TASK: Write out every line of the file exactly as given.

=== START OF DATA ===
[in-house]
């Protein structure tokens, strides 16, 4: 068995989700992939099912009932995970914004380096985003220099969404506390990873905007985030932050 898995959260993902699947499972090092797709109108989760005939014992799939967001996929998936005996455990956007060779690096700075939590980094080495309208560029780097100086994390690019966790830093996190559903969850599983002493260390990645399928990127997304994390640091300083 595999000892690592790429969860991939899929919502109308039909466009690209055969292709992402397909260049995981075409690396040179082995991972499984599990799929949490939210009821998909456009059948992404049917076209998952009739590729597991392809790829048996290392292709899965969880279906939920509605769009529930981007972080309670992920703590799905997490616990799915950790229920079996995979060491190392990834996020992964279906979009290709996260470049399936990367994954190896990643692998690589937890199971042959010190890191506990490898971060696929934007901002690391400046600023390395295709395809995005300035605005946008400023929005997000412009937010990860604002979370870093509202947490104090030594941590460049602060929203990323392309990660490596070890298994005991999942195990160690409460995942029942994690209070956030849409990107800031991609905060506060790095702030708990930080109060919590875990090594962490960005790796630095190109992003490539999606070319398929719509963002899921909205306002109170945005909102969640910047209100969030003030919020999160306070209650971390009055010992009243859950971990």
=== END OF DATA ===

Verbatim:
[in-house]
């Protein structure tokens, strides 16, 4: 068995989700992939099912009932995970914004380096985003220099969404506390990873905007985030932050 898995959260993902699947499972090092797709109108989760005939014992799939967001996929998936005996455990956007060779690096700075939590980094080495309208560029780097100086994390690019966790830093996190559903969850599983002493260390990645399928990127997304994390640091300083 595999000892690592790429969860991939899929919502109308039909466009690209055969292709992402397909260049995981075409690396040179082995991972499984599990799929949490939210009821998909456009059948992404049917076209998952009739590729597991392809790829048996290392292709899965969880279906939920509605769009529930981007972080309670992920703590799905997490616990799915950790229920079996995979060491190392990834996020992964279906979009290709996260470049399936990367994954190896990643692998690589937890199971042959010190890191506990490898971060696929934007901002690391400046600023390395295709395809995005300035605005946008400023929005997000412009937010990860604002979370870093509202947490104090030594941590460049602060929203990323392309990660490596070890298994005991999942195990160690409460995942029942994690209070956030849409990107800031991609905060506060790095702030708990930080109060919590875990090594962490960005790796630095190109992003490539999606070319398929719509963002899921909205306002109170945005909102969640910047209100969030003030919020999160306070209650971390009055010992009243859950971990």